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Forty years after Title IX, the number of female college athletes has soared, but the number of female college coaches has dropped. What happened? 

Some blame the dropoff on a shallow pool of female candidates, who often aren’t as eager to apply for jobs, let alone pack up and move, as men. But there are more pernicious reasons as well. First is an old-fashioned sexism that gives men a chance to coach women’s programs but squelches any thought of hiring a woman to coach men. There is also an ingrained homophobia that quietly pressures women to hire male assistants so as to combat any appearance of a ‘gay’ program.
One other theme came up again and again during espnW’s dozens of interviews: a lack of second chances for female coaches. Male coaches, particularly in men’s sports, often pass through a revolving door whenever they lose a job—from Bob Knight to Rick Neuheisel to Rich Rodriguez. But women fear they are much more likely to be one and done.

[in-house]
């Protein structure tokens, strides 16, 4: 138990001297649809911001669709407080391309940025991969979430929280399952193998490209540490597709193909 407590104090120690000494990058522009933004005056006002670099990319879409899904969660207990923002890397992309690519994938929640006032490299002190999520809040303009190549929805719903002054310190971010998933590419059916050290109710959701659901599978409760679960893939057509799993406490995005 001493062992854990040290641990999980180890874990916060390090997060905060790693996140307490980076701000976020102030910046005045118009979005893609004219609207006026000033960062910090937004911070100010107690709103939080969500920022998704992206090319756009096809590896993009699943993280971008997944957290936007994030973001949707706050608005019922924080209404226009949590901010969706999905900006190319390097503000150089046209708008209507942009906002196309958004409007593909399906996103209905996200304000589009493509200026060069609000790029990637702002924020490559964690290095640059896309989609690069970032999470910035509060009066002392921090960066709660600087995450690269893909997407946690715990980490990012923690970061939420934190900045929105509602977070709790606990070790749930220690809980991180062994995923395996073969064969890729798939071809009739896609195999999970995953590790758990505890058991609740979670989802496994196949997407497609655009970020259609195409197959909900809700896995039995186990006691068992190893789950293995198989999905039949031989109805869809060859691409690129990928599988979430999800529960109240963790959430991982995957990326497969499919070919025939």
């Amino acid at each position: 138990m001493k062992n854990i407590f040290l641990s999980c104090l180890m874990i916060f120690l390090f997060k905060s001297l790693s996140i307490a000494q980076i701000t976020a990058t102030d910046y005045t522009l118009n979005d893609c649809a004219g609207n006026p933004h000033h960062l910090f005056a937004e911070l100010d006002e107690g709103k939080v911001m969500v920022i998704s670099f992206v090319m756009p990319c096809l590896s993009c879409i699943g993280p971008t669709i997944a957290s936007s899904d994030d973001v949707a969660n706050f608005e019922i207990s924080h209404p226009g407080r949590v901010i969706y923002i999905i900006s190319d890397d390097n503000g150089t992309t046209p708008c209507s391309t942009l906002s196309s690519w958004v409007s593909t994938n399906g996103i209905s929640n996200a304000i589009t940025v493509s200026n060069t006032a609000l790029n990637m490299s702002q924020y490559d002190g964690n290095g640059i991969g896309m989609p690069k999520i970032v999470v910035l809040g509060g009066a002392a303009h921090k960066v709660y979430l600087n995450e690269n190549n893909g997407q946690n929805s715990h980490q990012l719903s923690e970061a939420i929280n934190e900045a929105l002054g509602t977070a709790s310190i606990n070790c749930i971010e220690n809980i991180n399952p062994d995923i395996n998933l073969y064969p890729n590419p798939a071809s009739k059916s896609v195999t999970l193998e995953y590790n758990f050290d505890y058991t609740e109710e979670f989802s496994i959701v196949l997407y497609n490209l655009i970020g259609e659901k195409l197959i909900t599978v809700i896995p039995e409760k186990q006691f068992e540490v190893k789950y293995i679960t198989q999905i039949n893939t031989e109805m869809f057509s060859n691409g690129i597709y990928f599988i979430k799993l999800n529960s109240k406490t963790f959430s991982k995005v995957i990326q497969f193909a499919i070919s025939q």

"The Glass Wall." — Luke Cyphers, Kate Fagan, ESPN
More from Cyphers and Fagan: "On Homophobia and Recruiting in Women’s College Basketball." — ESPN, Jan. 26, 2011

Forty years after Title IX, the number of female college athletes has soared, but the number of female college coaches has dropped. What happened? 

Some blame the dropoff on a shallow pool of female candidates, who often aren’t as eager to apply for jobs, let alone pack up and move, as men. But there are more pernicious reasons as well. First is an old-fashioned sexism that gives men a chance to coach women’s programs but squelches any thought of hiring a woman to coach men. There is also an ingrained homophobia that quietly pressures women to hire male assistants so as to combat any appearance of a ‘gay’ program.

One other theme came up again and again during espnW’s dozens of interviews: a lack of second chances for female coaches. Male coaches, particularly in men’s sports, often pass through a revolving door whenever they lose a job—from Bob Knight to Rick Neuheisel to Rich Rodriguez. But women fear they are much more likely to be one and done.

"The Glass Wall." — Luke Cyphers, Kate Fagan, ESPN

More from Cyphers and Fagan: "On Homophobia and Recruiting in Women’s College Basketball." — ESPN, Jan. 26, 2011

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